By Scott Findlay
Municipal elections are in the air.
Even now, incumbents are pondering whether to run again, while potential challengers are weighing the costs and benefits of entering the lists.
These are difficult decisions.
Mayors and councillors are stewards of the public trust, charged with doing what is, in their view, best for the community. But determining what is best, and best for whom, is not an easy task. That political landscape is rugged, unforgiving and beset by dragons.
But need it be so? Or has it simply become so from neglect? Have we, as citizens, failed to give it the attention it deserves, so that, over time, the (municipal) political landscape has become inhospitable for citizens and politicians alike? Perhaps.
And if so, then as citizens, we must re-engage – but re-engage productively and constructively.
Chelsea residents, like people everywhere, are a diverse lot. Some hopes and dreams are shared, others not. But diversity notwithstanding, we share several common values, such as respect for diversity, social and biological; like transparency, accountability, and fiscal prudence.
Perhaps it is time to formalize these values. Perhaps it is time for an explicit declaration of the principles to which we cleave, and the actions that follow from them.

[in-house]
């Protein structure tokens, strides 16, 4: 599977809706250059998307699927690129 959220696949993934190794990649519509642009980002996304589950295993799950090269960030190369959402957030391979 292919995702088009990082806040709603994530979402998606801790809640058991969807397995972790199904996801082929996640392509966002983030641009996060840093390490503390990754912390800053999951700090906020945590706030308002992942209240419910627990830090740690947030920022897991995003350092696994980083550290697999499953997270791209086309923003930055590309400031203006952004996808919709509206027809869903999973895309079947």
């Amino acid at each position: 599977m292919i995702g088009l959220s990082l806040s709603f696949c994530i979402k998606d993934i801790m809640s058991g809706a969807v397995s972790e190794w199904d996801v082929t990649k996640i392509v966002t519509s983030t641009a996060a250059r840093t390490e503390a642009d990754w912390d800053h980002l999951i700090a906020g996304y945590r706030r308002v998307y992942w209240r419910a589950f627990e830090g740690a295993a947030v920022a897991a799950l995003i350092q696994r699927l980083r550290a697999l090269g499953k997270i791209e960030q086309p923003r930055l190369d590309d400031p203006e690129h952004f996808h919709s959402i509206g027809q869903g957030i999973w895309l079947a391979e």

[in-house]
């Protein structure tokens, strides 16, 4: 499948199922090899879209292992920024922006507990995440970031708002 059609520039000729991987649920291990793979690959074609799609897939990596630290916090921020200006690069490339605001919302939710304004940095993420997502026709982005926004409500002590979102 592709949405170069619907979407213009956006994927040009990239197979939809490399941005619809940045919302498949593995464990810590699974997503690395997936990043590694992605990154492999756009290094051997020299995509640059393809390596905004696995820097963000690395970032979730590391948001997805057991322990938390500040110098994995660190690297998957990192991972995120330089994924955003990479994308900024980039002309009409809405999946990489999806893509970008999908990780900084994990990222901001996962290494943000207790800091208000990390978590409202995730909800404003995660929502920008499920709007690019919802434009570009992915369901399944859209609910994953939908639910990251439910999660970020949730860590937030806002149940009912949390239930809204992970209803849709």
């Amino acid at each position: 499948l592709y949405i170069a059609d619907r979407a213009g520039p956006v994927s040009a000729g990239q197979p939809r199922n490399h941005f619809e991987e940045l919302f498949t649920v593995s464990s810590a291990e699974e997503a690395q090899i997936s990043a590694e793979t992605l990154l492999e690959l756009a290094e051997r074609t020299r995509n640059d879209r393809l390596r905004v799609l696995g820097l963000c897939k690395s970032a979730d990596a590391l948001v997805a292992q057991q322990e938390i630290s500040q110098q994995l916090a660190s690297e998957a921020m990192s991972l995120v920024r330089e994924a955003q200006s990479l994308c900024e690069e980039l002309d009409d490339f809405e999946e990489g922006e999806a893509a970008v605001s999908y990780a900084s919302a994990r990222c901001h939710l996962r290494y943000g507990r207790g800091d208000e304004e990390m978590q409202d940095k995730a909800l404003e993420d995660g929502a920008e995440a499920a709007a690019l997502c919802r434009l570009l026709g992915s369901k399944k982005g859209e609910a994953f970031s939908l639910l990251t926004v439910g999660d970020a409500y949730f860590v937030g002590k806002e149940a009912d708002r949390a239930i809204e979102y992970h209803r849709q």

Such a statement would serve several purposes: it would serve as a vehicle for re-engagement and get folks talking about what matters to them and why. If, through respectful debate, we could achieve consensus on such a statement, it would not only render the political landscape more hospitable, but provide a roadmap through it – for council and for ourselves. And it may give incumbents and challengers alike some food for thought as they begin constructing their political platforms.
I believe it is time for such a statement. So do others.
Early in 2013, a group of Chelsea residents met to plan a meeting of community groups to identify common concerns and discuss how these concerns might be addressed.
In March, representatives of several community groups met to share experiences and views about municipal governance, transparency and accountability, what makes for good decision-making, communication, fiscal and environmental management and service delivery.
These and subsequent meetings have led to the drafting of a Chelsea Charter, a statement of the principles which we believe underpin good municipal governance, and a set of actions which, in our view, are consistent with these principles.
The Chelsea Charter reflects many hours of discussion by a number of people who care deeply about Chelsea’s future.
Undoubtedly it is incomplete, perhaps even wrongheaded or misguided, but at least the conversation has started. We encourage you to join it at http://goo.gl/Vwd3DE.
Ed. note: Scott Findlay is a resident of Chelsea, Quebec.